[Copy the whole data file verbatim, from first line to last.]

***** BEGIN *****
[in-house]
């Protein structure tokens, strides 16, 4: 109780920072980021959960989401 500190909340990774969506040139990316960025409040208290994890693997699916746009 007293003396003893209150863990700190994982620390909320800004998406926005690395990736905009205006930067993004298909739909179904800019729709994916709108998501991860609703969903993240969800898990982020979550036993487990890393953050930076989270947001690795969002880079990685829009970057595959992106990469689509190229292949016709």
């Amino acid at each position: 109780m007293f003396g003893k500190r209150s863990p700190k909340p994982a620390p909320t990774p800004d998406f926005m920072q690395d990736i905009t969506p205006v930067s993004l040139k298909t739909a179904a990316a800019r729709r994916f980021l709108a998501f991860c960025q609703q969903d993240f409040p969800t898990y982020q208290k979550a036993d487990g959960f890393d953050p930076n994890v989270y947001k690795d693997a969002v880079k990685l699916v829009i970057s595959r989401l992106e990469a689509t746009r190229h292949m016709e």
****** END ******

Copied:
[in-house]
């Protein structure tokens, strides 16, 4: 109780920072980021959960989401 500190909340990774969506040139990316960025409040208290994890693997699916746009 007293003396003893209150863990700190994982620390909320800004998406926005690395990736905009205006930067993004298909739909179904800019729709994916709108998501991860609703969903993240969800898990982020979550036993487990890393953050930076989270947001690795969002880079990685829009970057595959992106990469689509190229292949016709």
């Amino acid at each position: 109780m007293f003396g003893k500190r209150s863990p700190k909340p994982a620390p909320t990774p800004d998406f926005m920072q690395d990736i905009t969506p205006v930067s993004l040139k298909t739909a179904a990316a800019r729709r994916f980021l709108a998501f991860c960025q609703q969903d993240f409040p969800t898990y982020q208290k979550a036993d487990g959960f890393d953050p930076n994890v989270y947001k690795d693997a969002v880079k990685l699916v829009i970057s595959r989401l992106e990469a689509t746009r190229h292949m016709e």